Like anything in IT, there are several considerations to mull over before employing fabric technology to converge data center operations.
At its purest form, a switching fabric is a network topology where nodes are connected to each other through switches employing multiple active links. This is in contrast to a broadcast medium like traditional Ethernet, where only one path is active – but Ethernet is evolving through standards bodies like IEEE and IETF to incorporate multiple active paths and a link-state routing protocol to replace Spanning Tree for data center fabric deployments.
But there are several checklist items to comb through before deciding if a fabric, and which fabric technology, is right for your environment:
- Are you a greenfield or brownfield shop?
- Which fabric – Ethernet? Infiniband? Fibre Channel?
- What do you want it to do?
- How will you design your fabric architecture?
- Should your environment be purely one or the other, or a hybrid?
- Should you route or switch between the different fabrics in a hybrid environment?
- What are the factors to consider when converging data and storage?
[CHOOSING THE RIGHT ONE: What to look for in network fabrics]
PayPal is a Mellanox Infiniband shop. It has more than 300 servers and about 12 storage arrays across three Infiniband hypercube clusters, with converged storage and network transport. The fabric has been in place since 2008, and PayPal is migrating from a 16Gbps Double Data Rate (DDR) environment to a 56Gbps Fourteen Data Rate (FDR) infrastructure.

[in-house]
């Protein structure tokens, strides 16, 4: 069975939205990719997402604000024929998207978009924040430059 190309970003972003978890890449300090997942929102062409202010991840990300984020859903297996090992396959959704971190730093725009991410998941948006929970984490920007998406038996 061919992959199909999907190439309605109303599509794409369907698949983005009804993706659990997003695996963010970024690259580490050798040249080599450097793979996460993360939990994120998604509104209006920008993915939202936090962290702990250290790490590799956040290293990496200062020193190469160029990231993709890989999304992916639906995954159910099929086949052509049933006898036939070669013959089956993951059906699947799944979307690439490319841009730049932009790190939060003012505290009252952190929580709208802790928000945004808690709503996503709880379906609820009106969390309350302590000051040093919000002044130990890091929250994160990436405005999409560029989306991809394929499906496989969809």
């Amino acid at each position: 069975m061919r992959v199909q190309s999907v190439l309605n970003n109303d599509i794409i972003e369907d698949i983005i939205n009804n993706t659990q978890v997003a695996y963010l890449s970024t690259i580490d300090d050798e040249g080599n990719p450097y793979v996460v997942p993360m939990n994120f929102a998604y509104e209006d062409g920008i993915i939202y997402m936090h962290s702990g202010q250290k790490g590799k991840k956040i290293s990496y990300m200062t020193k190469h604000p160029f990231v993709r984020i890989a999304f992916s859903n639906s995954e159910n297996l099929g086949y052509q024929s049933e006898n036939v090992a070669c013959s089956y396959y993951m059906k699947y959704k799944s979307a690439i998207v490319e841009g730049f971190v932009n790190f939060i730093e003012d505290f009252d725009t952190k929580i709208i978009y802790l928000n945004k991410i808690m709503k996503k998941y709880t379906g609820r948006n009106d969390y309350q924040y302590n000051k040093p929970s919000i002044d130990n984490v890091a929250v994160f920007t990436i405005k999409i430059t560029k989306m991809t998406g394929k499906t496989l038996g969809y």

PayPal looked at 10G Ethernet but “we knew we would (overrun) that with storage,” says Ryan Quick, principal architect. Infiniband provides better bandwidth and latency than both Ethernet and Fibre Channel, Quick found.
“IB brings a lot to the table, especially for storage,” Quick says. It has a 64K packet size vs. 9K; wire-speeds are much higher; there are lots of different learning and path calculation capabilities, including dynamic routing at the fabric level; and multipathing works “right out of the box.”
“It had one big negative,” Quick says of the Infiniband fabric. “No one’s using it in the enterprise yet. But it had an awful lot of positives.”
PayPal was a greenfield fabric deployment in 2008 with convergence as its target. The company has a hybrid Infiniband/Ethernet environment with an internally-developed router connecting the two.
“It’s easier to inspect packets at Layer 3,” Quick says. “But none of the vendors are offering a Layer 3 router for IB-to- something else. We had to build our own.”
The router has two to four 10G network interface cards (NIC) for gateways, and a pair of Infiniband Quad Data Rate – 8/32Gbps -- NICs on the other side. Hypervisors are configured to create a virtual switched network with “pseudo Ethernet,” Quick says.
“The guests think they’re using Ethernet but it’s really [Infiniband] on the other side,” he says.
Storage is directly cabled into the hypercube via the SCSI RDMA Protocol with “dual rails” configured for failover, Quick says.
The only “gotchas” during implementation were again, the lack of practical experience or ‘best practices’ with Infiniband in the enterprise.